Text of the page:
"There is always a philosophy for lack of courage."—Albert Camus

Thursday, May 25, 2017

Frank S. Meyer on the conservative approach to the state

“The conservative — who understands also that power in this world will always exist and cannot be wished out of existence — stands for division of power, in order that those who hold it may balance each other and the concentration of overweening power be foreclosed. He stands for the limitation of the power of the state, division of power within the state, a free economy, and prescriptive protection of the rights of individual persons and groups of individual persons against the state. But he does not see the state as an absolute evil; he regards it as a necessary institution, so long as it is restricted to its natural functions: the preservation of domestic peace and order, the administration of justice, and defense against foreign enemies.”

-- From The Twisted Tree of Liberty (National Review, Jan. 16, 1962).

1 comment:

Tom Van Dyke said...

He stands for the limitation of the power of the state, division of power within the state, a free economy, and prescriptive protection of the rights of individual persons and groups of individual persons against the state.

How quaint.

I use the word "quaint" in that I fear that modernity, with its belief in human cleverness and in the human will to conquer reality--that is, nature, specifically man's nature--argues against the prudential, the wise. Madison, et al., set up not just a checks-and-balances regime where somewhat wise men would restrain each other's excesses--for the problem with fully wise philosopher-kings is they come along only every century or 3--but that the base human ambition and hubris from which none of us are exempt might be harnessed rather than extinguished.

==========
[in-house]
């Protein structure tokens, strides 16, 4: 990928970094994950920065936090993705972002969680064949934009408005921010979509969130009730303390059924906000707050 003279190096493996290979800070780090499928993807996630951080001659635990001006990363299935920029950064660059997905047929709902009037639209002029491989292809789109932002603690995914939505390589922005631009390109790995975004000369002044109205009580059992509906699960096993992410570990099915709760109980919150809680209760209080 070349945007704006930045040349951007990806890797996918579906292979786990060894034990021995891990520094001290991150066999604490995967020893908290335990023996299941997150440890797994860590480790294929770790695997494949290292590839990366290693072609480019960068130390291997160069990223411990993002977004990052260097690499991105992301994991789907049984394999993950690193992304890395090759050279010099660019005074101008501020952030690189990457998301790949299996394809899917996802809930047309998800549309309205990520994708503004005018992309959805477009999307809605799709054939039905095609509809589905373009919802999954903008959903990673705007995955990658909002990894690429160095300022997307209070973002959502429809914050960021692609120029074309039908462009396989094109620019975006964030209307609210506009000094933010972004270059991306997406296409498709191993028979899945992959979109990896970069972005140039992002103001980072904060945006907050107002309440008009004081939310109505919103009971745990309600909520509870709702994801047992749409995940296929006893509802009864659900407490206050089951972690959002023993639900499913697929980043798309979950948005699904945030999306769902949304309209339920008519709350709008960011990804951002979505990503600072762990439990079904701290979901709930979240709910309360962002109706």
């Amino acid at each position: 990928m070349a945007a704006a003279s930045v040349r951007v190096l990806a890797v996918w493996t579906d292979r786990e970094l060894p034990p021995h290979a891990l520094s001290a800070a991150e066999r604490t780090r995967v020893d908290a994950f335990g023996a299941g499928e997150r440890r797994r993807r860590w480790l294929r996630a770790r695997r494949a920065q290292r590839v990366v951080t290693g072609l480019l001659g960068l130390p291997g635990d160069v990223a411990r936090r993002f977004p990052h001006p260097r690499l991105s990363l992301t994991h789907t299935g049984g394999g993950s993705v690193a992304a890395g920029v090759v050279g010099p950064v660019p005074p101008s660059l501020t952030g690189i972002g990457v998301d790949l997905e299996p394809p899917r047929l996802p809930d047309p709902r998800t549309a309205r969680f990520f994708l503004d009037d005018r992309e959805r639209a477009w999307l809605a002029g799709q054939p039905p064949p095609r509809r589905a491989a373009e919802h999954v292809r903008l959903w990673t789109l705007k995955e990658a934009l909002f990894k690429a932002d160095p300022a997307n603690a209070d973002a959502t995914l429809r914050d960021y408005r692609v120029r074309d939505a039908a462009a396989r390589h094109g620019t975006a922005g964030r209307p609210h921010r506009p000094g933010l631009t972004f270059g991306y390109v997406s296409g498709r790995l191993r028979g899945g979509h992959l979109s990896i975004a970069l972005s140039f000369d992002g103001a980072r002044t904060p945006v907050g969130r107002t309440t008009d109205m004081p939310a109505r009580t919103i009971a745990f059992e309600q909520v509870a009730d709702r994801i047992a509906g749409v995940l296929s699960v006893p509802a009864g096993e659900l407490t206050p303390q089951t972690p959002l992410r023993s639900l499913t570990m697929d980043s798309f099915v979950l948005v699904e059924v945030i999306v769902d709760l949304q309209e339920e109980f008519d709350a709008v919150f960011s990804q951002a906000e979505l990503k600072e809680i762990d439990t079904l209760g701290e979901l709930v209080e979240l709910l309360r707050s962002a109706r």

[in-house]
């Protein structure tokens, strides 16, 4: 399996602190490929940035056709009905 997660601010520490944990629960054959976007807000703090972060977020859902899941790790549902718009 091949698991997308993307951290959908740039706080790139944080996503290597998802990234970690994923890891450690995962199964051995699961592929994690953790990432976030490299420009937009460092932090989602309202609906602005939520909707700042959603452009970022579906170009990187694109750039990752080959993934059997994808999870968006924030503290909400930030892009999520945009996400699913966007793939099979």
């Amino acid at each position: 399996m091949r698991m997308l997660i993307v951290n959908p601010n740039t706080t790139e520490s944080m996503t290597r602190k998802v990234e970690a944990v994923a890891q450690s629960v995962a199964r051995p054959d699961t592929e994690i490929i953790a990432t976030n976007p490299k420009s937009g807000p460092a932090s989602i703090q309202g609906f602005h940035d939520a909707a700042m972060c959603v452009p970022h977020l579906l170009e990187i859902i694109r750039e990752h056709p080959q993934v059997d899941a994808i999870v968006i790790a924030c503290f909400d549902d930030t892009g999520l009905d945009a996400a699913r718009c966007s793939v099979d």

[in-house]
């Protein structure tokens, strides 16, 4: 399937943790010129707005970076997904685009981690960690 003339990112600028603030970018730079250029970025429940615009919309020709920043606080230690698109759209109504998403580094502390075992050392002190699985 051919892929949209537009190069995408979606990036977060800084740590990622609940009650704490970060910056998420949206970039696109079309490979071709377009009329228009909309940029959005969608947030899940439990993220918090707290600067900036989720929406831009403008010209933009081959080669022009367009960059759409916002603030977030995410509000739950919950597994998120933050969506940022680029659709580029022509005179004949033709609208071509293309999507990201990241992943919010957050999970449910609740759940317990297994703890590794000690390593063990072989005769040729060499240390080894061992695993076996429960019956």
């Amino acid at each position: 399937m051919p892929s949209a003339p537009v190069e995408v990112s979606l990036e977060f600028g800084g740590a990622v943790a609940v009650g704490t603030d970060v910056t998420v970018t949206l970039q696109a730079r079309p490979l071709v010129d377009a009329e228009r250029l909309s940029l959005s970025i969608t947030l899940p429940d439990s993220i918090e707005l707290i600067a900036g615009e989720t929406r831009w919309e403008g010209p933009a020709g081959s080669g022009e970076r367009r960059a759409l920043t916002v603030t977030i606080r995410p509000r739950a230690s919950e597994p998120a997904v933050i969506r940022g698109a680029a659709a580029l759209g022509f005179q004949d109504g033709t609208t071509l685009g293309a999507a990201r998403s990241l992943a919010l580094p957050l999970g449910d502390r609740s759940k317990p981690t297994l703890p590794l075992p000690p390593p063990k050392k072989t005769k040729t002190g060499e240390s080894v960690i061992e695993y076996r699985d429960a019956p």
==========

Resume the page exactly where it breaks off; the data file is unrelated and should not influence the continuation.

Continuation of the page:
I know you're a student of the early days of Buckley-esque American conservatism, Mark and indeed, the emphasis here is on "American." This could have been written by any 19th-century admirer of the American experiment, especially a non-American one!

To cut to the chase, Social Security was a good and even necessary idea, even if it was a fiction as presented to the Supreme Court as "insurance" by FDR.

http://www.nationalreview.com/article/362915/social-security-fable-andrew-c-mccarthy

I remember a meme somewhere that the first manifestation of "humanity," or "civilization," was when mankind stopped letting its parents die when they were no longer fertile, productive, or even self-sustaining.

As "conservatives" in 2017, we are not the conservatives of the Buckley era 60 years ago, who still railed against Social Security as an institution if not a communist plot.

Nay, nay, the conservatives of 2017 fight to preserve--conserve--"save" Social Security. To be honest, "conservatism" as political philosophy would never have ginned up a system to protect widows, orphans, and the elderly. That was social-political creativity. Almost by definition conservatism is not creative in that way.

Yet creativity is an essential human quality. To frustrate it is to defy man's nature. Just as leftism/socialism cannot create wealth by taxing the creative and productive to death, or by ordering and central planning it [!], conservatism is not the motor of wealth creation either. But in its conservatory function it is also far too prone to stifling creativity, which makes it a negative, not a liberating dynamic.


But he does not see the state as an absolute evil; he regards it as a necessary institution, so long as it is restricted to its natural functions: the preservation of domestic peace and order, the administration of justice, and defense against foreign enemies.”

Well, that don't feed Grandma. To my knowledge, in all of Christendom no Grandma ever starved to death; but Toto, I've a feeling we're not in Christendom anymore.